Dakota Hudson (NR) – Because of his college experience, Hudson could well be the first pitcher out of the next tier of prospects promoted to the majors when the need arises. Until then, he should be in the Memphis rotation, even though his future could also be in a relief role.

Dominic Leone – The other pitcher acquired from the Blue Jays in the Grichuk deal, the 26-year-old right-hander already is with his fourth organization, but the Cardinals believe he showed last season he can be a reliable late-inning reliever. He struck out 81 in 70 innings for the Blue Jays, easily his best season since he was a rookie in Seattle in 2014.

Hector Mendoza (NR) –A 23-year-old native of Cuba, Mendoza pitched in Japan for two years before signing with the Cardinals prior to the 2017 season, which he spent mostly in Palm Beach. He only pitched 33 innings a year ago, which makes it likely he will be back in the Class A team’s bullpen when this season begins.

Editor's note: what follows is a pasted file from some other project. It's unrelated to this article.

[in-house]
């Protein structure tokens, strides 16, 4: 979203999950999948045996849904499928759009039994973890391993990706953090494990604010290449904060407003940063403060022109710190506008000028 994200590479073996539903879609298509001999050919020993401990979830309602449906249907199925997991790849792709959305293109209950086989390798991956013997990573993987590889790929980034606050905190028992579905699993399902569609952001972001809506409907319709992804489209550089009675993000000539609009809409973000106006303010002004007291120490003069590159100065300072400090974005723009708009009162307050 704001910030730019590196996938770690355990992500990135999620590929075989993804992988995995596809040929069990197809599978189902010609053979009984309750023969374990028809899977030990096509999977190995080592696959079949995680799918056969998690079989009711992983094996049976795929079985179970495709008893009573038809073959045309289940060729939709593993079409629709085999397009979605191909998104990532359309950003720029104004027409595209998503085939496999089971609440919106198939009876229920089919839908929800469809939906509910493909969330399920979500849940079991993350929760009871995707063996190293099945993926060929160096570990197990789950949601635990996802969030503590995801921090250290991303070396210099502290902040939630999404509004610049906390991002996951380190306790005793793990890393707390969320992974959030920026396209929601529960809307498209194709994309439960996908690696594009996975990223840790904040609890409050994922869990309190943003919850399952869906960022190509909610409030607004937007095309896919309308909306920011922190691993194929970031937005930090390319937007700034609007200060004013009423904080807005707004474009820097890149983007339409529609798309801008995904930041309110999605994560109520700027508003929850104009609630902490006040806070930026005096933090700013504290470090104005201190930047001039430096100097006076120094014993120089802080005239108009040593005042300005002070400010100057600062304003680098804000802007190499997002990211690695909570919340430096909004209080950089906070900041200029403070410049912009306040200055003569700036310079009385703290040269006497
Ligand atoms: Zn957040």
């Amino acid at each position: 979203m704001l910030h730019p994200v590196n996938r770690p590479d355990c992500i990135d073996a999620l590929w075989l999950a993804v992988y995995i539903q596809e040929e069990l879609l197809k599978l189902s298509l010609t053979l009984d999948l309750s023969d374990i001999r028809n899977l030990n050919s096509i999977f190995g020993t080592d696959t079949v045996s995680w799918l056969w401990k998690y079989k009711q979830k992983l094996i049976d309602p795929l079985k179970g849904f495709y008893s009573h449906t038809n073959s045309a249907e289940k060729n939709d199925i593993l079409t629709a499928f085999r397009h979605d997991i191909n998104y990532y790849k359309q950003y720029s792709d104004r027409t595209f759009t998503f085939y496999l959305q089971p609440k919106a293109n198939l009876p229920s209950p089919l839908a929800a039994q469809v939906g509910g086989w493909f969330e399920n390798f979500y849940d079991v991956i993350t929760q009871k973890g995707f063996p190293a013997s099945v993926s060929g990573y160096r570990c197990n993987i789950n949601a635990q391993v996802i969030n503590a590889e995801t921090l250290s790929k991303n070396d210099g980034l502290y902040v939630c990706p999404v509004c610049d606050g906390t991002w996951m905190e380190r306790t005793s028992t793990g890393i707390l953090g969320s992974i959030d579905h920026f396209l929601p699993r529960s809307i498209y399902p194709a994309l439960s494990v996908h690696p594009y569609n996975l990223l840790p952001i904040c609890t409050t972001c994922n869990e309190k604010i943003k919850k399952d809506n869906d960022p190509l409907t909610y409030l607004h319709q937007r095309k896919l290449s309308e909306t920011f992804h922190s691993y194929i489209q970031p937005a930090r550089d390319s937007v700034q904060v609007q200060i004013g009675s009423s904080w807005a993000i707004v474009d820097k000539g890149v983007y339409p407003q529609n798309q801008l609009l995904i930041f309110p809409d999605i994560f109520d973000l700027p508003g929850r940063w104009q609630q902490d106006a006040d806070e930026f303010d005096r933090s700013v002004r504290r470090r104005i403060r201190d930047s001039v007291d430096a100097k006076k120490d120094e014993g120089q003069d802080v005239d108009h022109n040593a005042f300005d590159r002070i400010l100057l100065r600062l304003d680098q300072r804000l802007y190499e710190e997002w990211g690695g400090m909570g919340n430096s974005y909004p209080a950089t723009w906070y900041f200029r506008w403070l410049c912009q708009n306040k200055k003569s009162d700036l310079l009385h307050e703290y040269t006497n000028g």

Miles Mikolas – One of the most interesting pitchers to watch this spring will be Mikolas, signed as a free agent out of Japan and projected to be in the starting rotation. He was not effective in his first stint in the majors, in Texas, but looks as if he improved during his years in Japan – at least that’s what the Cardinals hope turns out to be the case.

Bud Norris – The newest edition to camp, Norris agreed to terms on Monday. He could fit as either an extra starting candidate should one of the current pitchers go down, or perhaps as another late-inning option in the bullpen. Norris, 32, had 19 saves for the Angels last year, most coming before two knee injuries interrupted his season.

Daniel Poncedeleon (NR) – Poncedeleon will arguably be the most excited player in the Cardinals camp, considering how far his recovery has progressed since he was hit in the head by a line drive last May while pitching for Memphis. Assuming there are no repercussions from that injury, Poncedeleon likely will open the year in the Triple A rotation.

We will take a look at the position players in the major-league spring camp for the first time prior to the first full-squad workout next Monday.

Follow Rob Rains on Twitter @RobRains for all of the Cardinals news this spring